Decision Date: May 2, 2012
Link: Case Summary Document
Citation: [2012] EWHC 1040 (Ch) (High Court of Justice, Chancery Division, Arnold J)
Acknowledgement:The Pemsel Case Foundation thanks The Australian Centre for Philanthropy and Nonprofit Studies for its contribution in the drafting of this Case Note.


This English case concerned an unincorporated association, the St Andrew’s (Cheam) Lawn Tennis Club (the club) and a trust for land. The club was originally, and to some extent has remained, associated with the church of St Andrew’s Cheam (the church).

At question was the beneficial ownership of land at Sandy Lane, Cheam (the land) which had been occupied by the club since 1938. The trustees of the land sought guidance from the court. It had been thought by all concerned that the land was held on trust on the terms of a Declaration of Trust dated 11 July 1938 (the Trust Deed). The club claimed in this case that the Trust Deed had always been invalid, and that the land was thus held on a resulting trust for the current members of the club. The trustees of the church’s charitable trust disputed that the Trust Deed was invalid, and wanted the land to be sold and the money applied for the purposes of the church. The trustees of the land were doubtful that either side was correct.

The church was founded as the St Andrew’s Presbyterian Church of England Cheam in the 1920s. In 1972 the Presbyterian and Congregational Churches merged to form the United Reformed Church. Since then, the Church had been known as St Andrew’s United Reformed Church Cheam. With the exception of properties held under the trusts declared in Schedule 2 of the United Reformed Church Act 1972 (as amended), all assets and funds were held on behalf of the Church by the St Andrew’s Cheam United Reformed Church Charity, a registered charity (the Charity). Its governing document was dated 2009. According to this document, the trustees of the Charity were ‘those members of the Elders’ Meeting of St Andrew’s Cheam United Reformed Church who are qualified to serve as charity trustees … and [who] are appointed … in accordance with the procedures for the time being laid down by the Church Meeting of St Andrew’s Cheam United Reformed Church’. The Charity had as its sole object ‘the advancement of the Christian faith for the benefit of the public in accordance with the Scheme of Union of the United Reformed Church’.

The St Andrew’s Tennis and Social Club was first formed in 1930, and the club had the opportunity to purchase the land in Sandy Lane Cheam during 1937–38. However, the money for this purchase could not be raised. The land was therefore purchased by Mr Tweddle, the Secretary of the church (who was a club committee member), in 1938. The land was then leased to the club for a period of ten years (expiring June 1948) with an option to purchase during that period. The lease was put into the form of a Trust Deed.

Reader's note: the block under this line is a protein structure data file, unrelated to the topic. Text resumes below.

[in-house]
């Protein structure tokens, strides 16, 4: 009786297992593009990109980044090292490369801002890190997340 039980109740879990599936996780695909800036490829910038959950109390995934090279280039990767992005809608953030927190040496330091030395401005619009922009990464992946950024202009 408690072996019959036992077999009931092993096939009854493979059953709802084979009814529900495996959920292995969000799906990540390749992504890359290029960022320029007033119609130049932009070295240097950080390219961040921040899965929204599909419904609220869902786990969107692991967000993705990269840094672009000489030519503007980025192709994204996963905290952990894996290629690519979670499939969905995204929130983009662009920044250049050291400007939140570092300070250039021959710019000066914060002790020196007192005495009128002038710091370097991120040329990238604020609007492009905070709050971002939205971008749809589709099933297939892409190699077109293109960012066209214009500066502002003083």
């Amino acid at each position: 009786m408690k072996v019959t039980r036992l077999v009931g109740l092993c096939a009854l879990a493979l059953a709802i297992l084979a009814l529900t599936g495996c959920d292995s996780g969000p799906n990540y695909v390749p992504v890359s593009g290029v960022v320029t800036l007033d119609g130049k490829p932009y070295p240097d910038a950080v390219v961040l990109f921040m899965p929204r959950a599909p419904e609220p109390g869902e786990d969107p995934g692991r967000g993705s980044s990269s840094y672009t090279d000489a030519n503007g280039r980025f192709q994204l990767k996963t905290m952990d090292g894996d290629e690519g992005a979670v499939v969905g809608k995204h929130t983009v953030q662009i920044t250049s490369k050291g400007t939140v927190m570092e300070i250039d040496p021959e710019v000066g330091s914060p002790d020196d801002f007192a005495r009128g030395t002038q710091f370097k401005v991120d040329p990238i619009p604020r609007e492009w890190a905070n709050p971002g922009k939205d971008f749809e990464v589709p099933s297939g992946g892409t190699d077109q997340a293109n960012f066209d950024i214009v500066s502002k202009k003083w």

In 1948, Mr Tweddle proposed a sale scheme in instalments for the land, which was recorded in what was referred to as ‘the 1948 Agreement’. This Agreement made no mention of the Trust Deed. The purchase price was £525, all of which was eventually paid to Mr Tweddle and (after he died in 1953) his personal representatives. On 16 May 1955, Mr Tweddle’s personal representatives executed a transfer of the land to the then trustees. The Transfer made no reference to the Trust Deed or to the 1948 Agreement. The land is now valued at more than £1.2 million.

On 28 May 2006 one of the defendants wrote on behalf of the Elders of the church to the trustees asking the trustees to consider whether the time had come to sell the land and make the proceeds available to the church. The church wished to use the money to extend and refurbish its own buildings, so as to enable the church to improve the parochial services it provides to its members and the local community. Having carefully considered the position, the trustees concluded in September 2006 that they should request the church’s consent to sell the land. The club then took legal advice, as a result of which it challenged the validity of the Trust Deed. Subsequently, on 20 October 2008 the Charity Commission advised the trustees that the Trust Deed had not created a charitable trust.

In this case, His Honour first considered whether the land was subject to the trust in the Trust Deed. He concluded that the 1948 Agreement was a variation of the clause in the lease relating to the option to purchase the land. He then went on to consider if the Trust Deed itself was valid. On this point, His Honour said (at [45], [51]):